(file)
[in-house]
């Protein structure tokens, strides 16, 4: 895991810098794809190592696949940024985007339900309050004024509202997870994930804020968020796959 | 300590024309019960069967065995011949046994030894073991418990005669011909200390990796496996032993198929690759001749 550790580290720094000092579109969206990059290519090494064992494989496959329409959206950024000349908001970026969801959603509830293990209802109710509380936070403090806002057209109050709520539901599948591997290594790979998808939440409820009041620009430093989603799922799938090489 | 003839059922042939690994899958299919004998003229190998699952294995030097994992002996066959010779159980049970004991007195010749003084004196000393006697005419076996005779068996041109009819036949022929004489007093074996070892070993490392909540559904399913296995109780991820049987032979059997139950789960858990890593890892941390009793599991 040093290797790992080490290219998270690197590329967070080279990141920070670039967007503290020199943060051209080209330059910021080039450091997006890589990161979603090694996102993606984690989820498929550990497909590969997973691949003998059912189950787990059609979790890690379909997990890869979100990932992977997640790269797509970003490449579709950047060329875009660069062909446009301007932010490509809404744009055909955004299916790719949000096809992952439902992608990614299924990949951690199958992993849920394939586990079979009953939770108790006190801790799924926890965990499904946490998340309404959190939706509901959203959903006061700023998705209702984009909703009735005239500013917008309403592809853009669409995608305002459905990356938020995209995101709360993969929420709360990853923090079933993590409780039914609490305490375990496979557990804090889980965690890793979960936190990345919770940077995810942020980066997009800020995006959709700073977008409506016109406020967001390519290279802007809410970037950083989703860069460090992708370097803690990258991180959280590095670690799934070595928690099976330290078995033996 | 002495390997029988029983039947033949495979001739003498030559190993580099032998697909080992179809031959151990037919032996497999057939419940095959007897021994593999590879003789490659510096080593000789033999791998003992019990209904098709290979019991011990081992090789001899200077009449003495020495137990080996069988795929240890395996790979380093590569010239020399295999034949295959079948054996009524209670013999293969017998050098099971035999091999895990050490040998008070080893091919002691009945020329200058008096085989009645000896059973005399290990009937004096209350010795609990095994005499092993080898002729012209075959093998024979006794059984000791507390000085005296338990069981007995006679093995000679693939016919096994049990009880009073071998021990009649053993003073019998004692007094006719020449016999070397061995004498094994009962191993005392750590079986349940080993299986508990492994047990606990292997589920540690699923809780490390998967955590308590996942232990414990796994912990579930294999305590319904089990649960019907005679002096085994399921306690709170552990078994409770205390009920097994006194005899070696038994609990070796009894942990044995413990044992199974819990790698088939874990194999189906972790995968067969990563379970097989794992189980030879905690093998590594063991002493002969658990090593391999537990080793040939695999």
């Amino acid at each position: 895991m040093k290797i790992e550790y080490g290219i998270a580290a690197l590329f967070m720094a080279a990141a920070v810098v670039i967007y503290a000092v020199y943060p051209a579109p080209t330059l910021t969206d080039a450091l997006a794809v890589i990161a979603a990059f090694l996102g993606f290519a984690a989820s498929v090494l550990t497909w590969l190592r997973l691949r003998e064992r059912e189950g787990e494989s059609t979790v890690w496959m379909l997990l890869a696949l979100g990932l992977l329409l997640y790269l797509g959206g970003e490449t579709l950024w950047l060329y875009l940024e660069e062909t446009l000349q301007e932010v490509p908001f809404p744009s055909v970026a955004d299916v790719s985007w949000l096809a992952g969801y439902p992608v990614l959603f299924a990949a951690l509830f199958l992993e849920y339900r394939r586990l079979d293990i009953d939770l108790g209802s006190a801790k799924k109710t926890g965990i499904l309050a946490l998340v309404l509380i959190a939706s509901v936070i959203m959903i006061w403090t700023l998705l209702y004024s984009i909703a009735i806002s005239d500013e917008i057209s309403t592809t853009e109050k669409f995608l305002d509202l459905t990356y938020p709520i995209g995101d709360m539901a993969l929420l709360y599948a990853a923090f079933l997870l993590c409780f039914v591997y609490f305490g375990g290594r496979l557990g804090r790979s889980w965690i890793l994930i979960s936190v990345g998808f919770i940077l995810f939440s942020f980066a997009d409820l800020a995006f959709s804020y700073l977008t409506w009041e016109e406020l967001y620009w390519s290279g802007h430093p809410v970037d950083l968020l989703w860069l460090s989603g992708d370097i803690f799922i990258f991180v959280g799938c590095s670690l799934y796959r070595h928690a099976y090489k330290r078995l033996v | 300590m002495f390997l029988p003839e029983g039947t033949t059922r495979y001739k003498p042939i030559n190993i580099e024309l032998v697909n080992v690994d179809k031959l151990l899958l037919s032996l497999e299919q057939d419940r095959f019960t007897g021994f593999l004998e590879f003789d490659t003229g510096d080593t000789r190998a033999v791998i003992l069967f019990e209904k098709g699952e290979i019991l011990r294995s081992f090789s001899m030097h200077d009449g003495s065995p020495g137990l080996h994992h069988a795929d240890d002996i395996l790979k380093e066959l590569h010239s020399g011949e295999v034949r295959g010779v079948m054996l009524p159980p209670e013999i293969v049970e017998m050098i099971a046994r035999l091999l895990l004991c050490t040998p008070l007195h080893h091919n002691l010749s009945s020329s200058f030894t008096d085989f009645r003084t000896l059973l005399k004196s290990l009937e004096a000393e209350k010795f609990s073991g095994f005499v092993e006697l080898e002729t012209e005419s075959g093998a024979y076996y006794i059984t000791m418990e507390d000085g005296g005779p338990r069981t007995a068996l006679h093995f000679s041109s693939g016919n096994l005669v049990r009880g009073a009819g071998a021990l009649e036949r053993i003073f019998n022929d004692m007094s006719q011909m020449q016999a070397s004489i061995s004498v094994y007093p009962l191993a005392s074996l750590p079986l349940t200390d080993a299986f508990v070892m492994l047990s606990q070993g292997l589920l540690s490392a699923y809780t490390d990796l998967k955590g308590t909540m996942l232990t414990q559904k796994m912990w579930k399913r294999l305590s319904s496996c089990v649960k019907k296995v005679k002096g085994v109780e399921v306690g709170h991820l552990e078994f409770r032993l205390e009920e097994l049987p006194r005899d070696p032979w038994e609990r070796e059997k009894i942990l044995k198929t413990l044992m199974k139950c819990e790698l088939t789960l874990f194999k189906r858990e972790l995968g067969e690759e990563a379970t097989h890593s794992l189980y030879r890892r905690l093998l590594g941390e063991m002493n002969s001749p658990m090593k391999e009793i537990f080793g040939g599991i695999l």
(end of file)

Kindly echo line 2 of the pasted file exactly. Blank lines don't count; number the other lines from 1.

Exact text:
């Protein structure tokens, strides 16, 4: 895991810098794809190592696949940024985007339900309050004024509202997870994930804020968020796959 | 300590024309019960069967065995011949046994030894073991418990005669011909200390990796496996032993198929690759001749 550790580290720094000092579109969206990059290519090494064992494989496959329409959206950024000349908001970026969801959603509830293990209802109710509380936070403090806002057209109050709520539901599948591997290594790979998808939440409820009041620009430093989603799922799938090489 | 003839059922042939690994899958299919004998003229190998699952294995030097994992002996066959010779159980049970004991007195010749003084004196000393006697005419076996005779068996041109009819036949022929004489007093074996070892070993490392909540559904399913296995109780991820049987032979059997139950789960858990890593890892941390009793599991 040093290797790992080490290219998270690197590329967070080279990141920070670039967007503290020199943060051209080209330059910021080039450091997006890589990161979603090694996102993606984690989820498929550990497909590969997973691949003998059912189950787990059609979790890690379909997990890869979100990932992977997640790269797509970003490449579709950047060329875009660069062909446009301007932010490509809404744009055909955004299916790719949000096809992952439902992608990614299924990949951690199958992993849920394939586990079979009953939770108790006190801790799924926890965990499904946490998340309404959190939706509901959203959903006061700023998705209702984009909703009735005239500013917008309403592809853009669409995608305002459905990356938020995209995101709360993969929420709360990853923090079933993590409780039914609490305490375990496979557990804090889980965690890793979960936190990345919770940077995810942020980066997009800020995006959709700073977008409506016109406020967001390519290279802007809410970037950083989703860069460090992708370097803690990258991180959280590095670690799934070595928690099976330290078995033996 | 002495390997029988029983039947033949495979001739003498030559190993580099032998697909080992179809031959151990037919032996497999057939419940095959007897021994593999590879003789490659510096080593000789033999791998003992019990209904098709290979019991011990081992090789001899200077009449003495020495137990080996069988795929240890395996790979380093590569010239020399295999034949295959079948054996009524209670013999293969017998050098099971035999091999895990050490040998008070080893091919002691009945020329200058008096085989009645000896059973005399290990009937004096209350010795609990095994005499092993080898002729012209075959093998024979006794059984000791507390000085005296338990069981007995006679093995000679693939016919096994049990009880009073071998021990009649053993003073019998004692007094006719020449016999070397061995004498094994009962191993005392750590079986349940080993299986508990492994047990606990292997589920540690699923809780490390998967955590308590996942232990414990796994912990579930294999305590319904089990649960019907005679002096085994399921306690709170552990078994409770205390009920097994006194005899070696038994609990070796009894942990044995413990044992199974819990790698088939874990194999189906972790995968067969990563379970097989794992189980030879905690093998590594063991002493002969658990090593391999537990080793040939695999």